The making of a murder

Themed nights out go in and out of fashion, but there’s one surefire winner that will keep everyone entertained. You don’t have to be a detective to figure it out – of course, it is murder mystery evenings.

Nearly two centuries ago the British public developed a passion for fictional murders and with one in three books sold in the UK a work of crime fiction and Agatha Christie’s The Mousetrap, now celebrating its 64th year on the London stage,  there is no sign of this abating.

In the 19th century as people migrated into towns to find work, the fear of being murdered by a stranger grew.  Public hangings attracted huge crowds and onlookers could buy on the spot printed confessions, often made up, and there were songs about the murder, the more gruesome the better.

One famous female murderess Maria Manning was immortalised by Charles Dickens in Bleak House, opening the floodgates for the fashion for stories about killers and detectives.  After Arthur Conan Doyle’s Sherlock Holmes entered the scene, there was no turning back.

Nowadays you can even mix some comedy with your crime.  A murder mystery evening is a recipe for success for all guests, combining good food with an entertaining piece of theatre, put together to keep the little grey cells on their toes.

Ashes to Ashes, a Moneypenny Murder Mystery production,  comes to Wivenhoe House on Friday 7 July and fits the bill perfectly.  A fast-paced whodunit giving you plenty to chew over as you enjoy a delicious meal.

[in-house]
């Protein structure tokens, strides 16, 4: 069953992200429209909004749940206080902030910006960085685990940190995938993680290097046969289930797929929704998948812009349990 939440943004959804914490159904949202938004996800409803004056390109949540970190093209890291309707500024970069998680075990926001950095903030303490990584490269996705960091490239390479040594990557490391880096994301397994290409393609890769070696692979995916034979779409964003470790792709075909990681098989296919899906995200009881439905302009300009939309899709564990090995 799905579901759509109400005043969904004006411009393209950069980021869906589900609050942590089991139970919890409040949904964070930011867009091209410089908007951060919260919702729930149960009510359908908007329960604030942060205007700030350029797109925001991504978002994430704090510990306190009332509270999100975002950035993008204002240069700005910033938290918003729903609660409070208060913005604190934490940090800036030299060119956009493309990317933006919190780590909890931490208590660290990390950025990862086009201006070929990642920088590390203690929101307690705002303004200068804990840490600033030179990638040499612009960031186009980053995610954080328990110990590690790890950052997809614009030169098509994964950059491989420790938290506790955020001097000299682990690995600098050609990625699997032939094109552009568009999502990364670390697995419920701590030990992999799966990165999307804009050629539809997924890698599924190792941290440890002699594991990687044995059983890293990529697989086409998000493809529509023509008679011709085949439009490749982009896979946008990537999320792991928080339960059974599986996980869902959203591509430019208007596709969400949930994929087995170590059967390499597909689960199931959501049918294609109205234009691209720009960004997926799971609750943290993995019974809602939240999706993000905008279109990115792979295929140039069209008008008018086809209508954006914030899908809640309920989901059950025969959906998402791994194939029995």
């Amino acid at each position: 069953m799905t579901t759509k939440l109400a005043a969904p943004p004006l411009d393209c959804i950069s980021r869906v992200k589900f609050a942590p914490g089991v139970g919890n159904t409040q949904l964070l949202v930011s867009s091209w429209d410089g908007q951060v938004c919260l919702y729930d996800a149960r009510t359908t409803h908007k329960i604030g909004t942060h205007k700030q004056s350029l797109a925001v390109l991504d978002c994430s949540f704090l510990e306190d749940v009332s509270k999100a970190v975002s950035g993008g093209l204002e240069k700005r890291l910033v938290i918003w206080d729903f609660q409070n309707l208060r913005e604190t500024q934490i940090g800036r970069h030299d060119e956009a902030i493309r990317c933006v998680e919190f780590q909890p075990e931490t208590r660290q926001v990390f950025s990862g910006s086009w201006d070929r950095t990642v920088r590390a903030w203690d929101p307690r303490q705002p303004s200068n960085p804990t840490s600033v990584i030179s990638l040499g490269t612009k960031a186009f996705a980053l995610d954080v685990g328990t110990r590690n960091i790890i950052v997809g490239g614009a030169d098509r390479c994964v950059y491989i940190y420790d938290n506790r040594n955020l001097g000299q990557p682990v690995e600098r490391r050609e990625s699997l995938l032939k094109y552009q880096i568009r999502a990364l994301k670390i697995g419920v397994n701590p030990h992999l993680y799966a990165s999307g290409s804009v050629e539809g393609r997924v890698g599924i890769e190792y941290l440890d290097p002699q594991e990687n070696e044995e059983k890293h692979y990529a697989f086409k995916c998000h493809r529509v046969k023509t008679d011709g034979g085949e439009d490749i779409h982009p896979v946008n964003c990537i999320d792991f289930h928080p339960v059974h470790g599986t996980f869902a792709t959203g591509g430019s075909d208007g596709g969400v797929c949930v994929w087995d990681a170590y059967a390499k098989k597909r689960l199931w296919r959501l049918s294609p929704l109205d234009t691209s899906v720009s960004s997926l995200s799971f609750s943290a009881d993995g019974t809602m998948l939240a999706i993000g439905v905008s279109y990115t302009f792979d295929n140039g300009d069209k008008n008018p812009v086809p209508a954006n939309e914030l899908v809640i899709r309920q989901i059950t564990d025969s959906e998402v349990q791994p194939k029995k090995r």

The template for an excellent murder mystery has hardly changed over the years. There’s often an eccentric hero or heroine, plenty of clues to follow – which lead you up the garden path due to a cunning twist near the end – and of course the ever present threat of danger that keeps you on the edge of your seat from start to finish.

How to book

 

 

WHERE WE ARE

find us, however you travel
By car:

Whether approaching Wivenhoe House from London and the South or Ipswich and the North via the A12, take the exit marked Colchester (A133). Follow the A133 towards Clacton, ignore the entrance to the Knowledge Gateway, continue along the A133 then take the B1028 for Wivenhoe before turning right into Boundary Road, then right again into Park Road. The entrance for Wivenhoe House is shared with the University of Essex but Park Road leads you through Wivenhoe Park and you will be able to see the glorious house from the road.

For Sat Nav please use CO7 9HT and then follow signage to Wivenhoe House. Please note, some Sat Navs may direct you to the wrong side of Wivenhoe Park so please check our PDF Map

Download our PDF Map

By train:

Colchester station, Colchester Town station, Wivenhoe station and Hythe stations are all between 10-15 minutes from Wivenhoe House by car. Trains run between London (Liverpool Street) and Colchester station every 10-20 minutes. The journey takes around an hour. Also connect with Colchester from Norwich, Ipswich, Felixstowe & Harwich. Some trains from London (Liverpool Street) also stop at Wivenhoe Station. When travelling from the Clacton/Walton direction, alight at Wivenhoe or Hythe Stations.


By plane:

Stansted airport is approximately 45 minutes from Wivenhoe House by car. Helicopter pad coordinates are 603200/223900.